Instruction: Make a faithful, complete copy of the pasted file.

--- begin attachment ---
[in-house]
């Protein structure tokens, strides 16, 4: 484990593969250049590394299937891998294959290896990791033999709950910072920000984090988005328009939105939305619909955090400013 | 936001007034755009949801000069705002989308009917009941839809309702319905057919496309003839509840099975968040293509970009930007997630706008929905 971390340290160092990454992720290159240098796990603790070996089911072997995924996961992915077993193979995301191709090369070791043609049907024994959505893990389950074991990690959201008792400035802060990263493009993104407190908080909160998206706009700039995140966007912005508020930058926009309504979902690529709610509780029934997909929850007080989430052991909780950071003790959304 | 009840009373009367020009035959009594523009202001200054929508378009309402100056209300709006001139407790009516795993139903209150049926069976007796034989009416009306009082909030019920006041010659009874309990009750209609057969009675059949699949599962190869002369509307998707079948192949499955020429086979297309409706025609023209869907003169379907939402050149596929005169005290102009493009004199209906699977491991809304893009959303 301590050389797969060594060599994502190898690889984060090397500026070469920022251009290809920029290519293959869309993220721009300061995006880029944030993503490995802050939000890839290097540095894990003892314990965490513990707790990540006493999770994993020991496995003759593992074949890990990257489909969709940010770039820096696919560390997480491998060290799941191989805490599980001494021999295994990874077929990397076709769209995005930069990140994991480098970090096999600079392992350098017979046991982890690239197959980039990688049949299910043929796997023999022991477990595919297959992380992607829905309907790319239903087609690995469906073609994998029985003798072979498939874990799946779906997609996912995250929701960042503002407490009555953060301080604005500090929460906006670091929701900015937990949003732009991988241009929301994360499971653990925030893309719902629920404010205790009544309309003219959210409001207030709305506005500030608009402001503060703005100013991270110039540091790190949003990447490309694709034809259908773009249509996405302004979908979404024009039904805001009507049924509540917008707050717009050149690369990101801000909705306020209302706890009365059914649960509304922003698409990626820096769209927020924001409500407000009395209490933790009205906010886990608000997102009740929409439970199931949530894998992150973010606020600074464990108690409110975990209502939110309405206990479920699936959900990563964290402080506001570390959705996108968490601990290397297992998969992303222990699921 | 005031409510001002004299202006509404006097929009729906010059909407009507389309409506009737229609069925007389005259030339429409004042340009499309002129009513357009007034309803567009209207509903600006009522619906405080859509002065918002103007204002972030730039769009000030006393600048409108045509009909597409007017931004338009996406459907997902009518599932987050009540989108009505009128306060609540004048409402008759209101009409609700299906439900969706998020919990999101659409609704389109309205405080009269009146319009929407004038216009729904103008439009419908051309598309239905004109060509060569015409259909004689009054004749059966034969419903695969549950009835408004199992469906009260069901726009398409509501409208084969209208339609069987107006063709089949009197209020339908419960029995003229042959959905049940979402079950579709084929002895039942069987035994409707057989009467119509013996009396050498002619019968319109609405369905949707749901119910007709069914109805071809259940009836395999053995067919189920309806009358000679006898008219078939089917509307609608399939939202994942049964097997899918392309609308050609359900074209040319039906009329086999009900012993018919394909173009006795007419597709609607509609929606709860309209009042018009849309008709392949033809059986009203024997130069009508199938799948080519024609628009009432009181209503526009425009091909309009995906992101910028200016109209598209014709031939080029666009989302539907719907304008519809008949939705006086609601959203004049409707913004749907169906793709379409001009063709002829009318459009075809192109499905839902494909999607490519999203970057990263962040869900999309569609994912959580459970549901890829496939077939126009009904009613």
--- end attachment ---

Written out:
[in-house]
């Protein structure tokens, strides 16, 4: 484990593969250049590394299937891998294959290896990791033999709950910072920000984090988005328009939105939305619909955090400013 | 936001007034755009949801000069705002989308009917009941839809309702319905057919496309003839509840099975968040293509970009930007997630706008929905 971390340290160092990454992720290159240098796990603790070996089911072997995924996961992915077993193979995301191709090369070791043609049907024994959505893990389950074991990690959201008792400035802060990263493009993104407190908080909160998206706009700039995140966007912005508020930058926009309504979902690529709610509780029934997909929850007080989430052991909780950071003790959304 | 009840009373009367020009035959009594523009202001200054929508378009309402100056209300709006001139407790009516795993139903209150049926069976007796034989009416009306009082909030019920006041010659009874309990009750209609057969009675059949699949599962190869002369509307998707079948192949499955020429086979297309409706025609023209869907003169379907939402050149596929005169005290102009493009004199209906699977491991809304893009959303 301590050389797969060594060599994502190898690889984060090397500026070469920022251009290809920029290519293959869309993220721009300061995006880029944030993503490995802050939000890839290097540095894990003892314990965490513990707790990540006493999770994993020991496995003759593992074949890990990257489909969709940010770039820096696919560390997480491998060290799941191989805490599980001494021999295994990874077929990397076709769209995005930069990140994991480098970090096999600079392992350098017979046991982890690239197959980039990688049949299910043929796997023999022991477990595919297959992380992607829905309907790319239903087609690995469906073609994998029985003798072979498939874990799946779906997609996912995250929701960042503002407490009555953060301080604005500090929460906006670091929701900015937990949003732009991988241009929301994360499971653990925030893309719902629920404010205790009544309309003219959210409001207030709305506005500030608009402001503060703005100013991270110039540091790190949003990447490309694709034809259908773009249509996405302004979908979404024009039904805001009507049924509540917008707050717009050149690369990101801000909705306020209302706890009365059914649960509304922003698409990626820096769209927020924001409500407000009395209490933790009205906010886990608000997102009740929409439970199931949530894998992150973010606020600074464990108690409110975990209502939110309405206990479920699936959900990563964290402080506001570390959705996108968490601990290397297992998969992303222990699921 | 005031409510001002004299202006509404006097929009729906010059909407009507389309409506009737229609069925007389005259030339429409004042340009499309002129009513357009007034309803567009209207509903600006009522619906405080859509002065918002103007204002972030730039769009000030006393600048409108045509009909597409007017931004338009996406459907997902009518599932987050009540989108009505009128306060609540004048409402008759209101009409609700299906439900969706998020919990999101659409609704389109309205405080009269009146319009929407004038216009729904103008439009419908051309598309239905004109060509060569015409259909004689009054004749059966034969419903695969549950009835408004199992469906009260069901726009398409509501409208084969209208339609069987107006063709089949009197209020339908419960029995003229042959959905049940979402079950579709084929002895039942069987035994409707057989009467119509013996009396050498002619019968319109609405369905949707749901119910007709069914109805071809259940009836395999053995067919189920309806009358000679006898008219078939089917509307609608399939939202994942049964097997899918392309609308050609359900074209040319039906009329086999009900012993018919394909173009006795007419597709609607509609929606709860309209009042018009849309008709392949033809059986009203024997130069009508199938799948080519024609628009009432009181209503526009425009091909309009995906992101910028200016109209598209014709031939080029666009989302539907719907304008519809008949939705006086609601959203004049409707913004749907169906793709379409001009063709002829009318459009075809192109499905839902494909999607490519999203970057990263962040869900999309569609994912959580459970549901890829496939077939126009009904009613």